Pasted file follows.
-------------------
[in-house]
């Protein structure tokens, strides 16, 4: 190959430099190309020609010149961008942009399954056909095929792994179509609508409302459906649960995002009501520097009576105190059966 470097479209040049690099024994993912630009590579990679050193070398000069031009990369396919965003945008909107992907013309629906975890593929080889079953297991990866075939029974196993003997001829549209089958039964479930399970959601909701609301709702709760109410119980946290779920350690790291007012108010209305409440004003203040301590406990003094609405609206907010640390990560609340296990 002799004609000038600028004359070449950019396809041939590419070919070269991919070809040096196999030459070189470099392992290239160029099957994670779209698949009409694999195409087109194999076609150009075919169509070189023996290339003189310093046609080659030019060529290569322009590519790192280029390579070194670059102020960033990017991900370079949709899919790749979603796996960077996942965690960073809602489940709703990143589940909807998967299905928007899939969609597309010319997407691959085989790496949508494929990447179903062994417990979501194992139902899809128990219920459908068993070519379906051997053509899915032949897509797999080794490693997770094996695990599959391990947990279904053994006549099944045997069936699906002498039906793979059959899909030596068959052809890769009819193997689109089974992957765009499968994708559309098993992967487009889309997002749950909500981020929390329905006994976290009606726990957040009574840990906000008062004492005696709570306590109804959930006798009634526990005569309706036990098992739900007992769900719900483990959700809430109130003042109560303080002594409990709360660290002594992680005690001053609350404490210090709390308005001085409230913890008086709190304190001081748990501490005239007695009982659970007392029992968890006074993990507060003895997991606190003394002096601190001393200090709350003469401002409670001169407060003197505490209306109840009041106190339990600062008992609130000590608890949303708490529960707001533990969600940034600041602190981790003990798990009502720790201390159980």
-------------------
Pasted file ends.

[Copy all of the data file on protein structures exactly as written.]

[in-house]
């Protein structure tokens, strides 16, 4: 190959430099190309020609010149961008942009399954056909095929792994179509609508409302459906649960995002009501520097009576105190059966 470097479209040049690099024994993912630009590579990679050193070398000069031009990369396919965003945008909107992907013309629906975890593929080889079953297991990866075939029974196993003997001829549209089958039964479930399970959601909701609301709702709760109410119980946290779920350690790291007012108010209305409440004003203040301590406990003094609405609206907010640390990560609340296990 002799004609000038600028004359070449950019396809041939590419070919070269991919070809040096196999030459070189470099392992290239160029099957994670779209698949009409694999195409087109194999076609150009075919169509070189023996290339003189310093046609080659030019060529290569322009590519790192280029390579070194670059102020960033990017991900370079949709899919790749979603796996960077996942965690960073809602489940709703990143589940909807998967299905928007899939969609597309010319997407691959085989790496949508494929990447179903062994417990979501194992139902899809128990219920459908068993070519379906051997053509899915032949897509797999080794490693997770094996695990599959391990947990279904053994006549099944045997069936699906002498039906793979059959899909030596068959052809890769009819193997689109089974992957765009499968994708559309098993992967487009889309997002749950909500981020929390329905006994976290009606726990957040009574840990906000008062004492005696709570306590109804959930006798009634526990005569309706036990098992739900007992769900719900483990959700809430109130003042109560303080002594409990709360660290002594992680005690001053609350404490210090709390308005001085409230913890008086709190304190001081748990501490005239007695009982659970007392029992968890006074993990507060003895997991606190003394002096601190001393200090709350003469401002409670001169407060003197505490209306109840009041106190339990600062008992609130000590608890949303708490529960707001533990969600940034600041602190981790003990798990009502720790201390159980």